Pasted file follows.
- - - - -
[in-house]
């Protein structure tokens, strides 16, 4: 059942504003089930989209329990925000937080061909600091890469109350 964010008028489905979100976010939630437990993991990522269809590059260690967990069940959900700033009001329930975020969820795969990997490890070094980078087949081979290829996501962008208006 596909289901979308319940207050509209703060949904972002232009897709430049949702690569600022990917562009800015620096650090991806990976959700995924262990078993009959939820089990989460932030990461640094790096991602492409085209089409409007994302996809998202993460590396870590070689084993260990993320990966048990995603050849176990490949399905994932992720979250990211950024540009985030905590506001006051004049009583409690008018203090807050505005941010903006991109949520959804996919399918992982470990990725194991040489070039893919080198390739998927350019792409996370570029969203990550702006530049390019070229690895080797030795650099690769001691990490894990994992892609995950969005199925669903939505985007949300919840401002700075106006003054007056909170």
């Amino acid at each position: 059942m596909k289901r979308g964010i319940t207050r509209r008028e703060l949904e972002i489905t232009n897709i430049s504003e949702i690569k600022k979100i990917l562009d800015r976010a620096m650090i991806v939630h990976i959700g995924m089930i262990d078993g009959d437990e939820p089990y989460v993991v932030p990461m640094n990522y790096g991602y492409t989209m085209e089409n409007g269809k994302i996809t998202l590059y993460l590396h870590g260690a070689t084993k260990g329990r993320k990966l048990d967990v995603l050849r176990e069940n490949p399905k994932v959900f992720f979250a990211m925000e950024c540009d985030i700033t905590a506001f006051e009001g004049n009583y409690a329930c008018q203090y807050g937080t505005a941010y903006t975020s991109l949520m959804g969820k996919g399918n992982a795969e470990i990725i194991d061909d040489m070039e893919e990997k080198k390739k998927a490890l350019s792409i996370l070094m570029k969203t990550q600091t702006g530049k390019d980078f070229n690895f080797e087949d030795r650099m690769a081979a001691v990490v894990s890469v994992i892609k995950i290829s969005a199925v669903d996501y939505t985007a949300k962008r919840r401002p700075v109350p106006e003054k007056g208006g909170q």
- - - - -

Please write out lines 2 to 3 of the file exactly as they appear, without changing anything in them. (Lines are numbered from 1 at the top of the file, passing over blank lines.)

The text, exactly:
């Protein structure tokens, strides 16, 4: 059942504003089930989209329990925000937080061909600091890469109350 964010008028489905979100976010939630437990993991990522269809590059260690967990069940959900700033009001329930975020969820795969990997490890070094980078087949081979290829996501962008208006 596909289901979308319940207050509209703060949904972002232009897709430049949702690569600022990917562009800015620096650090991806990976959700995924262990078993009959939820089990989460932030990461640094790096991602492409085209089409409007994302996809998202993460590396870590070689084993260990993320990966048990995603050849176990490949399905994932992720979250990211950024540009985030905590506001006051004049009583409690008018203090807050505005941010903006991109949520959804996919399918992982470990990725194991040489070039893919080198390739998927350019792409996370570029969203990550702006530049390019070229690895080797030795650099690769001691990490894990994992892609995950969005199925669903939505985007949300919840401002700075106006003054007056909170």
């Amino acid at each position: 059942m596909k289901r979308g964010i319940t207050r509209r008028e703060l949904e972002i489905t232009n897709i430049s504003e949702i690569k600022k979100i990917l562009d800015r976010a620096m650090i991806v939630h990976i959700g995924m089930i262990d078993g009959d437990e939820p089990y989460v993991v932030p990461m640094n990522y790096g991602y492409t989209m085209e089409n409007g269809k994302i996809t998202l590059y993460l590396h870590g260690a070689t084993k260990g329990r993320k990966l048990d967990v995603l050849r176990e069940n490949p399905k994932v959900f992720f979250a990211m925000e950024c540009d985030i700033t905590a506001f006051e009001g004049n009583y409690a329930c008018q203090y807050g937080t505005a941010y903006t975020s991109l949520m959804g969820k996919g399918n992982a795969e470990i990725i194991d061909d040489m070039e893919e990997k080198k390739k998927a490890l350019s792409i996370l070094m570029k969203t990550q600091t702006g530049k390019d980078f070229n690895f080797e087949d030795r650099m690769a081979a001691v990490v894990s890469v994992i892609k995950i290829s969005a199925v669903d996501y939505t985007a949300k962008r919840r401002p700075v109350p106006e003054k007056g208006g909170q």